That’s the thing about large retailers. They can buy at much better prices than smaller sellers can, and even their normal retail prices are better than you can find in the cash & carries. Beer is a prime example – Asda’s normal prices for a case of 12 bottles are £3 – £4 cheaper than the cash & carry offers, but when they put it on Rollback, it can be as much as £10 cheaper! When that happens, even pub owners go in and buy up stock. This Rollback discount problem also applies to many items in grocery, snacks, and confectionery.
Asda also has a problem with stock control. The amount of shelf space it gives to various products is fixed for long periods of time. So it doesn’t matter if they repeatedly sell out of one particular item (even a chimp would realise that’s because people want it), they will still maintain row after row of slower selling items, and maintain the 2 sq. ft. they allow for the item that is selling. Then, when they run out of warehouse stock, they will make no attempt to get anymore of that product until the next scheduled delivery – often weeks later. Management cannot see that if they held stock of things that sell, they would sell more of it.
Then there’s the Dairy items. I don’t piss about with low-fat stuff – if it’s got 50% less fat, it’s also got 50% less taste – yet they have shelf after shelf of that, whilst the normal-fat stuff sells out completely every day, and the shelves stay empty until the next midnight re-stock.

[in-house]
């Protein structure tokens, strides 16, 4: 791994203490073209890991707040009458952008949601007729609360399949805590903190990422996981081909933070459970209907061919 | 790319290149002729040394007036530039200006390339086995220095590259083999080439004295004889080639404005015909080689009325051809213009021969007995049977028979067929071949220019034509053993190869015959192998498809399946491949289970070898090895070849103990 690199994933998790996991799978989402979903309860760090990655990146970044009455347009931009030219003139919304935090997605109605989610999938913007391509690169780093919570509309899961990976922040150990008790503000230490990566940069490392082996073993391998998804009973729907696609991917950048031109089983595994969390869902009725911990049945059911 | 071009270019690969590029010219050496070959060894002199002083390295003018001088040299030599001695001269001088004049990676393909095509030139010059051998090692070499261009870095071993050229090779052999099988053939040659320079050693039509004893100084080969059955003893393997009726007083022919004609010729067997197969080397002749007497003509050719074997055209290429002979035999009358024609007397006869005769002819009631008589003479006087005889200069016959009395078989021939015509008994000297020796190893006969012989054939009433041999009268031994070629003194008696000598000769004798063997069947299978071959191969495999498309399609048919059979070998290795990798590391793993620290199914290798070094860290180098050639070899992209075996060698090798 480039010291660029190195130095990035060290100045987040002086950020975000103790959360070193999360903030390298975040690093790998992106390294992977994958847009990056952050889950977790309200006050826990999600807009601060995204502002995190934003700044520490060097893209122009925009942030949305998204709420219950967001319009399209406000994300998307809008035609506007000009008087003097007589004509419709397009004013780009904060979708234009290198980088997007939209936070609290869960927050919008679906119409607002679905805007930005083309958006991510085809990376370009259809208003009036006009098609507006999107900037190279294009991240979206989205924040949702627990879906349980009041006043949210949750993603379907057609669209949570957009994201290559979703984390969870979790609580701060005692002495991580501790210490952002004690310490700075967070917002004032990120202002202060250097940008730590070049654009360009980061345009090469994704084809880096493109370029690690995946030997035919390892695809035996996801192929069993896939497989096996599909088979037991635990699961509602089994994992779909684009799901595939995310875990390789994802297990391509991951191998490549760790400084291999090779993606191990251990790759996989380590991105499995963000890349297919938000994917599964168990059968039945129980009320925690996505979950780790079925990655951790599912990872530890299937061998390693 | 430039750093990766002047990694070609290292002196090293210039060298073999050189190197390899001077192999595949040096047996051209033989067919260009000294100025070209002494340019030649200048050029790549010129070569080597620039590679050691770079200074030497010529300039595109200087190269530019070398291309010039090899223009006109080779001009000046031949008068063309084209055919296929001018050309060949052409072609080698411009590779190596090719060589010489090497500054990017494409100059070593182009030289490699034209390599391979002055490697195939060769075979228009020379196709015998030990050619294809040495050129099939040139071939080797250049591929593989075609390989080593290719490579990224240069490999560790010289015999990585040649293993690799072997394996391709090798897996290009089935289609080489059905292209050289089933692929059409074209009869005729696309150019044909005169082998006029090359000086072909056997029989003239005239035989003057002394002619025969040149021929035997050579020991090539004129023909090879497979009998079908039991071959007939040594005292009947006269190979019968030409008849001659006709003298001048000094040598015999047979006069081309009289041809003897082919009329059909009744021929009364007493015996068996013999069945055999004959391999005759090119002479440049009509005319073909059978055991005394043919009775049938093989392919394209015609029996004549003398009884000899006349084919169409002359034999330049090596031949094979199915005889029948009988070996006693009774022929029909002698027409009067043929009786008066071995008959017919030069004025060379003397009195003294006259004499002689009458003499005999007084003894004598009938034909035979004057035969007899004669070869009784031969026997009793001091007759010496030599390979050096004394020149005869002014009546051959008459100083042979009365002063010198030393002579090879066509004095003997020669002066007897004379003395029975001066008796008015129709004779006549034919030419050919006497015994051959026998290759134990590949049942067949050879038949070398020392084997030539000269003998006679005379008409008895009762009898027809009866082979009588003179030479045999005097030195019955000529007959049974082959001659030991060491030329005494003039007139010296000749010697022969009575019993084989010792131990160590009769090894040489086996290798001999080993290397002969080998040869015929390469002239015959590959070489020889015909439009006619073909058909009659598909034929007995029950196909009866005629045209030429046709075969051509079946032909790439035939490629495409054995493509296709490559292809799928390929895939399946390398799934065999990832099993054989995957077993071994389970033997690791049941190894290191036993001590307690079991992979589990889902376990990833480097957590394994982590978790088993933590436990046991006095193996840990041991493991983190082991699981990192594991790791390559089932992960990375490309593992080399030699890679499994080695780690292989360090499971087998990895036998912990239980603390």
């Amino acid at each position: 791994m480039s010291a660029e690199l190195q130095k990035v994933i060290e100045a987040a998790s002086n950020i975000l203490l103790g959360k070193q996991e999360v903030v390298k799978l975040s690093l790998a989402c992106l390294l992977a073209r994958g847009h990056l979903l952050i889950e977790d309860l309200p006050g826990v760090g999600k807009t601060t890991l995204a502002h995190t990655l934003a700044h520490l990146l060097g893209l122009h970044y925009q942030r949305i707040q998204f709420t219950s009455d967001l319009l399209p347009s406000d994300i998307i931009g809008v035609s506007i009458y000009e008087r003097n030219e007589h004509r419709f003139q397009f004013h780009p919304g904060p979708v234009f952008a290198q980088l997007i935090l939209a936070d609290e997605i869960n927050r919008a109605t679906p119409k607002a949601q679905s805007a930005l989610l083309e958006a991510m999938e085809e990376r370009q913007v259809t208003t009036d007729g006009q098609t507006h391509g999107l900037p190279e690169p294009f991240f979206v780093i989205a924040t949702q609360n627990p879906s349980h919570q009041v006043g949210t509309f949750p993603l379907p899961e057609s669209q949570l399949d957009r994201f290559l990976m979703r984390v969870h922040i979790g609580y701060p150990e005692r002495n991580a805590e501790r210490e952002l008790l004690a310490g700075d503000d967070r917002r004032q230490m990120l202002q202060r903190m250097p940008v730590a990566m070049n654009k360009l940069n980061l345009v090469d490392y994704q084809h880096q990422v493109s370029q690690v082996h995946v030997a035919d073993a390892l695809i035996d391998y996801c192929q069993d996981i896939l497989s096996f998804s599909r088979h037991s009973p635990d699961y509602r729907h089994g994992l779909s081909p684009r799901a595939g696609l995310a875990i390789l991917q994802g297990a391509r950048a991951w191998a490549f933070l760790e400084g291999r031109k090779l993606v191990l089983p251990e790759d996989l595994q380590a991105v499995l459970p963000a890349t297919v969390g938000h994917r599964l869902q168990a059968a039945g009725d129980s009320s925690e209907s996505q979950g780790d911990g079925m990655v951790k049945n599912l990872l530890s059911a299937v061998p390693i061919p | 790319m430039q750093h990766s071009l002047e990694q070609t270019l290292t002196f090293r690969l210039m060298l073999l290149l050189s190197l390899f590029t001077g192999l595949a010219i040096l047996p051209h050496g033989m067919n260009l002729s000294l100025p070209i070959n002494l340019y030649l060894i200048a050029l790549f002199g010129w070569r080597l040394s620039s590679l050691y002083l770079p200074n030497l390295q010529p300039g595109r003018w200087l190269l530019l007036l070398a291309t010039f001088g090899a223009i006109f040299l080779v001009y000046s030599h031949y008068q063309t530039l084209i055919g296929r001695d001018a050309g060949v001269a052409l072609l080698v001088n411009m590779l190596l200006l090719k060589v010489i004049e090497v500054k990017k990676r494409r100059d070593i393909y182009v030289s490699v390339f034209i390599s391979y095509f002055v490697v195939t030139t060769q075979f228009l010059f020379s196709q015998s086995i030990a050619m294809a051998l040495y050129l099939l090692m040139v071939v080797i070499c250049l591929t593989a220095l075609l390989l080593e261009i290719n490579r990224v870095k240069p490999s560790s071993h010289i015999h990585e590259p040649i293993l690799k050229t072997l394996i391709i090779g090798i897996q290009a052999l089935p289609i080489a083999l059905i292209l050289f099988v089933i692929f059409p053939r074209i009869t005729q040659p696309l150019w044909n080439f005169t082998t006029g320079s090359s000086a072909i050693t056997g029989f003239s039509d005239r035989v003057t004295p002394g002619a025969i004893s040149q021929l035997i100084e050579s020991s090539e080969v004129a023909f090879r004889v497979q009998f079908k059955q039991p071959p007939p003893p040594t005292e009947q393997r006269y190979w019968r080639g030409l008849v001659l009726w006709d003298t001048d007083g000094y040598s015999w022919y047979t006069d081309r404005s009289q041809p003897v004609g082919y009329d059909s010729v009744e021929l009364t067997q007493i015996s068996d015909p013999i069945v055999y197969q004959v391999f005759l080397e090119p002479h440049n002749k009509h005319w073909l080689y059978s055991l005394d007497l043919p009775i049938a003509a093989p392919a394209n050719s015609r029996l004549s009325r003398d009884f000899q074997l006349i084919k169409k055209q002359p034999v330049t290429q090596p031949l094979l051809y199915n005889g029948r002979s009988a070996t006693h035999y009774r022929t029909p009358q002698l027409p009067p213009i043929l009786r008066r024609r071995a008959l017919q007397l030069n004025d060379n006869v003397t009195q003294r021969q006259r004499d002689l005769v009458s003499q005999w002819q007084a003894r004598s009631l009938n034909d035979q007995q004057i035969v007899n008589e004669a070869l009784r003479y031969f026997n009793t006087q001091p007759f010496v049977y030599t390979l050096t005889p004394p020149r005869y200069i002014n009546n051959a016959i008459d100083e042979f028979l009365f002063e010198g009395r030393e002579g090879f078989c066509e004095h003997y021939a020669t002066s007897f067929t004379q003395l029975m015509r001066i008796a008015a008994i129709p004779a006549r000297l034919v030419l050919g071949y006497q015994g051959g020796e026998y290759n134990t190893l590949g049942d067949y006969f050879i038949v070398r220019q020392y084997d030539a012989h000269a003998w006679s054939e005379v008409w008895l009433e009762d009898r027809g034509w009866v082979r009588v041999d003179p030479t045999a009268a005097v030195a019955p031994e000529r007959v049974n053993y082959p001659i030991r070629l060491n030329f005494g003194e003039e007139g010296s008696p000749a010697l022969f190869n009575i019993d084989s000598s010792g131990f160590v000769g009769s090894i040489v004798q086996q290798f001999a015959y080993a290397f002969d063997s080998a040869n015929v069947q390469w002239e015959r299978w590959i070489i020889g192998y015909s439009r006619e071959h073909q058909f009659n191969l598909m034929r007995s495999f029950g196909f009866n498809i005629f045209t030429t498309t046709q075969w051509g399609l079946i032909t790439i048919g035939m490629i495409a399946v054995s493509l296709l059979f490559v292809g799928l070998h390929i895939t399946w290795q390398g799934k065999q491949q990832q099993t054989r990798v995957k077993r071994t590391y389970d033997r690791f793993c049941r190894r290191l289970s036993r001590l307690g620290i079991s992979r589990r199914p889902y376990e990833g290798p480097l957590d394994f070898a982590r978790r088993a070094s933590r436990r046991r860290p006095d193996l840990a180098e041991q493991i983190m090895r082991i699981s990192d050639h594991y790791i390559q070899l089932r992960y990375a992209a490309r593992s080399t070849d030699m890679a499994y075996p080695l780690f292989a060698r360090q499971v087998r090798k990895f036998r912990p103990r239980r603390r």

It’s no wonder that they’re struggling. And they’ll keep struggling until they start taking on managers who have a clue.
People often find the blog on something to do with sheep. The latest was asking what you should do when you encounter them in the road.
The word “sheep” isn’t specifically mentioned in the Highway Code in this context, but the following rule is the relevant one (it comes under “other road users”):
Animals. When passing animals, drive slowly. Give them plenty of room and be ready to stop. Do not scare animals by sounding your horn, revving your engine or accelerating rapidly once you have passed them. Look out for animals being led, driven or ridden on the road and take extra care. Keep your speed down at bends and on narrow country roads. If a road is blocked by a herd of animals, stop and switch off your engine until they have left the road. Watch out for animals on unfenced roads.
It’s happened to me before where I’ve rounded a bend on a country lane and the road is blocked by a herd of sheep being moved from one field to another (twice in 18 months, though I haven’t had one for a few years now). I’ve also come across sheep just wandering on the road in the Peak District, and one time a lamb had escaped from a field and was being chased by someone trying to recover it.
I’ve also encountered cows browsing on the bushes on the outside of their field (I’m not sure who shit themselves the most that time I came round a bend on a single track road – me, or the bullock that had got through a fence, a stream, and then a hedgerow to meet up with me). Then, of course, you have horse riders – the normal ones who give you a wave, and the ones with attitude problems who take racehorses out.